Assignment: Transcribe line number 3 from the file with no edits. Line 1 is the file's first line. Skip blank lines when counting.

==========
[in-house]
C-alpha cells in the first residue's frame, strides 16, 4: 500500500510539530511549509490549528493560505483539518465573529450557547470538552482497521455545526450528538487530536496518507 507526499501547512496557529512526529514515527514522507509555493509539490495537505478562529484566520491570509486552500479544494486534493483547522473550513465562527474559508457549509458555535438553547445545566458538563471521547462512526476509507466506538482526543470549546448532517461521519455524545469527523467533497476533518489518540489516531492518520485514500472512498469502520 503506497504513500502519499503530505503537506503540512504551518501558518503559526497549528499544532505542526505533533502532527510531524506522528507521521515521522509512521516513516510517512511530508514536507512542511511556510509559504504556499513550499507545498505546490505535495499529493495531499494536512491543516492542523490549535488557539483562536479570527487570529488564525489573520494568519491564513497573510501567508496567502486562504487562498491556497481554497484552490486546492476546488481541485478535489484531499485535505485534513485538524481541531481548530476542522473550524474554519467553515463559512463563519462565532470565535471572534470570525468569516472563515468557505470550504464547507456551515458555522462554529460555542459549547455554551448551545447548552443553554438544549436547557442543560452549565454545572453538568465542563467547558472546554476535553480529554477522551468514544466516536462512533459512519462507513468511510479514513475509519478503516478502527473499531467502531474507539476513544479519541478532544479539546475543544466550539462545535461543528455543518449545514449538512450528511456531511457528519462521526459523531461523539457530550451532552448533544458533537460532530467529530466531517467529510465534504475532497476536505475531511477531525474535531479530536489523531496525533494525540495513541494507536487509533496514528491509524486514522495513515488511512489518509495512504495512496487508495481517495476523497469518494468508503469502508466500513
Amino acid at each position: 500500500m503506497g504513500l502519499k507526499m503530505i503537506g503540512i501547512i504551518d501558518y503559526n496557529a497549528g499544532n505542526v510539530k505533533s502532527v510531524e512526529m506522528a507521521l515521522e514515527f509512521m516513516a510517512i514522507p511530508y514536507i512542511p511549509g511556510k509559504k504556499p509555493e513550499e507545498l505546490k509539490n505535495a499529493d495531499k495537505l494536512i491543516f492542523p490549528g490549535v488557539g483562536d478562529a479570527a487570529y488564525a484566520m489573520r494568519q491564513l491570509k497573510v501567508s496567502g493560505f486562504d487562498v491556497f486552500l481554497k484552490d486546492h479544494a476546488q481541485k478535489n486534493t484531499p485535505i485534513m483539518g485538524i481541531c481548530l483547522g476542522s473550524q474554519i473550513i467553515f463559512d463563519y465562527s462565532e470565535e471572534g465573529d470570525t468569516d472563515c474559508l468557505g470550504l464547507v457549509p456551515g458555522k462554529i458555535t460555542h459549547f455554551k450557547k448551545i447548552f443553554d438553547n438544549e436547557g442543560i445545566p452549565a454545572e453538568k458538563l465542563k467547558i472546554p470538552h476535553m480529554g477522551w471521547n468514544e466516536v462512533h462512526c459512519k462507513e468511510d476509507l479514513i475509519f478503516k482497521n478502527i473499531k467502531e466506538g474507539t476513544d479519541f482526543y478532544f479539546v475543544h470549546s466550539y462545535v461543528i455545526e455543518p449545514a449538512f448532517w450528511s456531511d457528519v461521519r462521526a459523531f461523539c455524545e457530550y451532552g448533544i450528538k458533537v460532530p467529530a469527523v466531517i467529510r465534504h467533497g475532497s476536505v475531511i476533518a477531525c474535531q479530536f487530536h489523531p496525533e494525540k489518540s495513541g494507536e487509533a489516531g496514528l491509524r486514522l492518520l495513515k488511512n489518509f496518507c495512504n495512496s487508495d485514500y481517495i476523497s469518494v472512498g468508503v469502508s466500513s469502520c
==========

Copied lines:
Amino acid at each position: 500500500m503506497g504513500l502519499k507526499m503530505i503537506g503540512i501547512i504551518d501558518y503559526n496557529a497549528g499544532n505542526v510539530k505533533s502532527v510531524e512526529m506522528a507521521l515521522e514515527f509512521m516513516a510517512i514522507p511530508y514536507i512542511p511549509g511556510k509559504k504556499p509555493e513550499e507545498l505546490k509539490n505535495a499529493d495531499k495537505l494536512i491543516f492542523p490549528g490549535v488557539g483562536d478562529a479570527a487570529y488564525a484566520m489573520r494568519q491564513l491570509k497573510v501567508s496567502g493560505f486562504d487562498v491556497f486552500l481554497k484552490d486546492h479544494a476546488q481541485k478535489n486534493t484531499p485535505i485534513m483539518g485538524i481541531c481548530l483547522g476542522s473550524q474554519i473550513i467553515f463559512d463563519y465562527s462565532e470565535e471572534g465573529d470570525t468569516d472563515c474559508l468557505g470550504l464547507v457549509p456551515g458555522k462554529i458555535t460555542h459549547f455554551k450557547k448551545i447548552f443553554d438553547n438544549e436547557g442543560i445545566p452549565a454545572e453538568k458538563l465542563k467547558i472546554p470538552h476535553m480529554g477522551w471521547n468514544e466516536v462512533h462512526c459512519k462507513e468511510d476509507l479514513i475509519f478503516k482497521n478502527i473499531k467502531e466506538g474507539t476513544d479519541f482526543y478532544f479539546v475543544h470549546s466550539y462545535v461543528i455545526e455543518p449545514a449538512f448532517w450528511s456531511d457528519v461521519r462521526a459523531f461523539c455524545e457530550y451532552g448533544i450528538k458533537v460532530p467529530a469527523v466531517i467529510r465534504h467533497g475532497s476536505v475531511i476533518a477531525c474535531q479530536f487530536h489523531p496525533e494525540k489518540s495513541g494507536e487509533a489516531g496514528l491509524r486514522l492518520l495513515k488511512n489518509f496518507c495512504n495512496s487508495d485514500y481517495i476523497s469518494v472512498g468508503v469502508s466500513s469502520c